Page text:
During the great age of European colonial expansion, explorers were followed by garrisons and accountants. What most of them had in common on their way out to the colonies was a firm belief in the superiority of their own culture and religion. After all, they had ships and guns, and they beat the hell out of most of the cultures they ran into. They were pleased with themselves.

They ran into trouble. The English Arctic expeditions, starting in the Ross and Parry voyage of 1818-19, set out dressed for England and provisioned for the South Seas. They met Eskimos and laughed at those silly people with their silly customs. The laughter sounded funny after their teeth fell out from scurvy, but they kept on laughing. They certainly didn't eat blubber, raw meat, and the contents of deer's stomachs. Maybe they would have if they'd understood the vitamin situation, but they didn't, and they didn't stop to wonder why the Eskimos weren't subject to the same deficiency diseases as they were. They didn't wear sealskins, and they were very cold. They didn't live like the natives: They lived like Englishmen, by God -- civilized people!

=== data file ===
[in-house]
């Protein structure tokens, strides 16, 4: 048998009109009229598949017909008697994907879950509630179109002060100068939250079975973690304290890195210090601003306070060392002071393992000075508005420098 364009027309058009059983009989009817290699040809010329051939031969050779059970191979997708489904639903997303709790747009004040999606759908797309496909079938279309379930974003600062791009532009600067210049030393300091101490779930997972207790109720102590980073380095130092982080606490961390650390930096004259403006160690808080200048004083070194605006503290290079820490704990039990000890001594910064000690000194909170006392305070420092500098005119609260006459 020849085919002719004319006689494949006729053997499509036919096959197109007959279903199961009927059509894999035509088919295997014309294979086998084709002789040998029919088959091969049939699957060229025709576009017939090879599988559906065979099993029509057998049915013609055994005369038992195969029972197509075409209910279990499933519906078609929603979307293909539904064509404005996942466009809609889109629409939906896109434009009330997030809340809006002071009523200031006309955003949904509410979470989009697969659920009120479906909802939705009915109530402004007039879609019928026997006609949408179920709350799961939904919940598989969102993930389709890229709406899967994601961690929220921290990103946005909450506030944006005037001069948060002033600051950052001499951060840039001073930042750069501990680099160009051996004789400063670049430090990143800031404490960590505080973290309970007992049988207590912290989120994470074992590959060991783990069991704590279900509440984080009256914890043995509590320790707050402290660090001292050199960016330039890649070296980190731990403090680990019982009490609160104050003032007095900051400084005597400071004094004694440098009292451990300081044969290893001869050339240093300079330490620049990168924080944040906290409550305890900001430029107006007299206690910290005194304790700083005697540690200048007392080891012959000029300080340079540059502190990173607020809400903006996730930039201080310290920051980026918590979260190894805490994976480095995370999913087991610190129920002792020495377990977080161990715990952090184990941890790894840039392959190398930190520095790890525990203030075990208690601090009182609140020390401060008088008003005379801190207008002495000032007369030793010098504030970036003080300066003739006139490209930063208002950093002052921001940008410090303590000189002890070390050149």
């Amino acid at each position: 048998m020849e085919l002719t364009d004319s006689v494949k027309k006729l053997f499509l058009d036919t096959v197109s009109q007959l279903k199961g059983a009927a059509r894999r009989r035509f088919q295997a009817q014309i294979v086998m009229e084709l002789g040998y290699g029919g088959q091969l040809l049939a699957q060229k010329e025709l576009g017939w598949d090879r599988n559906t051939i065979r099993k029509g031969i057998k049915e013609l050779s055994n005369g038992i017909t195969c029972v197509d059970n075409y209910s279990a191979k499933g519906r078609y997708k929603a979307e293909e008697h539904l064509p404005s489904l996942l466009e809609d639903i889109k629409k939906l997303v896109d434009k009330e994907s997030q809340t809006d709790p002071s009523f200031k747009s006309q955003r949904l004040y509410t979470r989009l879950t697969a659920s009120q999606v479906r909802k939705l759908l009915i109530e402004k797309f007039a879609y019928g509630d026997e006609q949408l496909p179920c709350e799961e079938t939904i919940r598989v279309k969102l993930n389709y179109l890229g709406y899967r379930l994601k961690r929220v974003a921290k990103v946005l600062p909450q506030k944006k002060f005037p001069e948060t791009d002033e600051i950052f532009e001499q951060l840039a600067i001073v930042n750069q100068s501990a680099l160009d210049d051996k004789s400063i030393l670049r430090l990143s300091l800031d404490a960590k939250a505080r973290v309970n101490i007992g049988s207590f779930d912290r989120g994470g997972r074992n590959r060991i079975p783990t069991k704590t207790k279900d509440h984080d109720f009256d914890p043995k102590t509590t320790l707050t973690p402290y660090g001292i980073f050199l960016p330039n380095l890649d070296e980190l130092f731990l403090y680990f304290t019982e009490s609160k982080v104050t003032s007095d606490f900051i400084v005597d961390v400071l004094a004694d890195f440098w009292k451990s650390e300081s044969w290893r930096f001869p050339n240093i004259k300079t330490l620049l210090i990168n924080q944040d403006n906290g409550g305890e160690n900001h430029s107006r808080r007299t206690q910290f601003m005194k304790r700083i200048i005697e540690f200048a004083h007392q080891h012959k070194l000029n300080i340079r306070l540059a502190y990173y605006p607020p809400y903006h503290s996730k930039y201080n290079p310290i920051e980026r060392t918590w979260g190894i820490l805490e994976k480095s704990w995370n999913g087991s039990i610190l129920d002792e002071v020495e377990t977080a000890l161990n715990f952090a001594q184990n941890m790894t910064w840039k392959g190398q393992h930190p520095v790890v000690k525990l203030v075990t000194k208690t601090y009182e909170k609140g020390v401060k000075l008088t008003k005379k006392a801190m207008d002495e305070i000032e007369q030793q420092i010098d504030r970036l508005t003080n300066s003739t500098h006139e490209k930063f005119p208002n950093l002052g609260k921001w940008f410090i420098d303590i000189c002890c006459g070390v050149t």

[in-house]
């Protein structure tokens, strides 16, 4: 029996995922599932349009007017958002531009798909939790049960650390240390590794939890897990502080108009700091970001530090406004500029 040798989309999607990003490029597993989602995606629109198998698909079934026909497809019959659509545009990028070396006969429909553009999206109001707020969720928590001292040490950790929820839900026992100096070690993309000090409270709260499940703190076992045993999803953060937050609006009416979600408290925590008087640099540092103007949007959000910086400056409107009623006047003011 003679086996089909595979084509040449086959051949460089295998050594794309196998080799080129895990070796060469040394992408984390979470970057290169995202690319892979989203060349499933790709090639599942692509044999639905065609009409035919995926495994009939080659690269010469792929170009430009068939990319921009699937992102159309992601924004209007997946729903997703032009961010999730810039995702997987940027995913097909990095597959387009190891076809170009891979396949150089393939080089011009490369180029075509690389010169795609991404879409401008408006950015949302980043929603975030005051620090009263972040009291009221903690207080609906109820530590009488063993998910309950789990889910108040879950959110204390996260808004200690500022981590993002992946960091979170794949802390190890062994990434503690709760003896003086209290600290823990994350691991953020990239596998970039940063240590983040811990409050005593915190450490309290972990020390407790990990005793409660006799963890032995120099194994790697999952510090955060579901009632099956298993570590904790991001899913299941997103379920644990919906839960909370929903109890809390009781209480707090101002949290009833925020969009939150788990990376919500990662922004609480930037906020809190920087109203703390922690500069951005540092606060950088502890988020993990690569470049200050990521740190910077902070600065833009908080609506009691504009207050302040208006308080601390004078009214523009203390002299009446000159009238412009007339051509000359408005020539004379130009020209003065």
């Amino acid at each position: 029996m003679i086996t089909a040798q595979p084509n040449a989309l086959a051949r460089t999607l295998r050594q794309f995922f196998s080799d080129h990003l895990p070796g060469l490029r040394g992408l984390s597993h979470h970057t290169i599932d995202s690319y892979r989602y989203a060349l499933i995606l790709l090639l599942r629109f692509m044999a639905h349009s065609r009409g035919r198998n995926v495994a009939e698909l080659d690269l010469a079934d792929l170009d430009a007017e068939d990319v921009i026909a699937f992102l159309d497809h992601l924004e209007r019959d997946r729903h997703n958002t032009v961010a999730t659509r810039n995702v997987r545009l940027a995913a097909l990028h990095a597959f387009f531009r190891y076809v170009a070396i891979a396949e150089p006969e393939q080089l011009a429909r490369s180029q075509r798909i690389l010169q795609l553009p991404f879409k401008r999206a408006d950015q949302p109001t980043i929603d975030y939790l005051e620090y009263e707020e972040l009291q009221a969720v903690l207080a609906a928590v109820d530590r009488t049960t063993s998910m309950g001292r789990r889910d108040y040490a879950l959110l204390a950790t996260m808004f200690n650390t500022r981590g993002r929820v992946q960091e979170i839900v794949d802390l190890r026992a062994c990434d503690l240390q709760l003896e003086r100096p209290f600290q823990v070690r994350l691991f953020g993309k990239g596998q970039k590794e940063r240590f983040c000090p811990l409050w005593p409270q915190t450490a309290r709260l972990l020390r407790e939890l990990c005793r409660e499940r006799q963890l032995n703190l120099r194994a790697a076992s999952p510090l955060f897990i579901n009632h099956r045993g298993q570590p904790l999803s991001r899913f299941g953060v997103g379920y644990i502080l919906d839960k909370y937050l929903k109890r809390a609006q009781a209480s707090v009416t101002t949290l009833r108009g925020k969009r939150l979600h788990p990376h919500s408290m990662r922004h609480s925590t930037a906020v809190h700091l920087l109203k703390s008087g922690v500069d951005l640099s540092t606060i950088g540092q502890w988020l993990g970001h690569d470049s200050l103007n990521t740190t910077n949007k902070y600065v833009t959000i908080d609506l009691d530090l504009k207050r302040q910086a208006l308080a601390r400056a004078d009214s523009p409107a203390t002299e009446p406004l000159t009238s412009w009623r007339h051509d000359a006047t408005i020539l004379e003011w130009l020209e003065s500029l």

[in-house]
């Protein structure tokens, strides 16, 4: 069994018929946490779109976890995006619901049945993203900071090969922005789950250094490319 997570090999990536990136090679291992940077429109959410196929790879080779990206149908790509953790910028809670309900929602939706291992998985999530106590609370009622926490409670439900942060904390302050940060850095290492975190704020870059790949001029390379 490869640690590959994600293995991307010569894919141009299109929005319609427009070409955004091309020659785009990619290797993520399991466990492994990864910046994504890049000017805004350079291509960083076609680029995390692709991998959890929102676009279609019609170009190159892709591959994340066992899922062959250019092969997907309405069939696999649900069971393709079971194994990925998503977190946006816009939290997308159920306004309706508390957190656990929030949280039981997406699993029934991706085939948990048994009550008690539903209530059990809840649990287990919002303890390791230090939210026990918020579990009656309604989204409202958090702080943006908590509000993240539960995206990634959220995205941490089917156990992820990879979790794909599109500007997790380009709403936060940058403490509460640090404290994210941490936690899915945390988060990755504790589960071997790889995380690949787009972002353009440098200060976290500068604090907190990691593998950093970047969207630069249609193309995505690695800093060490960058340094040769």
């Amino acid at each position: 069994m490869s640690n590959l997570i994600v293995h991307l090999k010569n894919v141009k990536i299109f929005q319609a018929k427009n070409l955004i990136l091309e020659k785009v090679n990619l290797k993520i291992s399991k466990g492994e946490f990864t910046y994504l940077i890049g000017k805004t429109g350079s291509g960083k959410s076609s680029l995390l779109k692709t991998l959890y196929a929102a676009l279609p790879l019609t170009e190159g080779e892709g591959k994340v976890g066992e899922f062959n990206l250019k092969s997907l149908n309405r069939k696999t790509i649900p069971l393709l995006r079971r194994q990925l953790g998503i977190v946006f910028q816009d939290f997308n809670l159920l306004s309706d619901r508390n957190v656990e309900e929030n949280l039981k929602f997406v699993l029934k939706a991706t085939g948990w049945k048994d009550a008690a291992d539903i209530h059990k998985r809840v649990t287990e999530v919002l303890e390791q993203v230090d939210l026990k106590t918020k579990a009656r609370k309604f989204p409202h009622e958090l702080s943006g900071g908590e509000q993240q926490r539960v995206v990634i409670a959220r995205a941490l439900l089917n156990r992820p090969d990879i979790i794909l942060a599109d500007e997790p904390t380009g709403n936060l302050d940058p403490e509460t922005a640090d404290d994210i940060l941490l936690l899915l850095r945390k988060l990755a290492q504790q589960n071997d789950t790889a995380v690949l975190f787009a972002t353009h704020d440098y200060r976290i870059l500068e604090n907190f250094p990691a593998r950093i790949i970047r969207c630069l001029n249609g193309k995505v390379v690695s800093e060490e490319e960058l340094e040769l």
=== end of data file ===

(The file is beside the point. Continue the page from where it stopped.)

The same sort of thing happened all over the world: "Only mad dogs and Englishmen go out in the midday sun", as they say. They went to strange and wonderful places, but they thought it might be best to keep their distance. Of course, you can't really do that. Local words pervaded the Anglo-Indian vocabulary and the English in India learned to eat local food as well -- up to a point. Over time, the Raj started to look and feel more than a little bit Indian around the edges. You can spend a year in the Arctic without adapting, but you can't spend a lifetime anywhere without adapting at least a little bit. India is not England, and reality may at times intrude in small ways even on the English. Still, they wore English clothes, they married other English people, they stayed Christian and clove to English Christian mores, they still spoke English, and home was England. For the most part.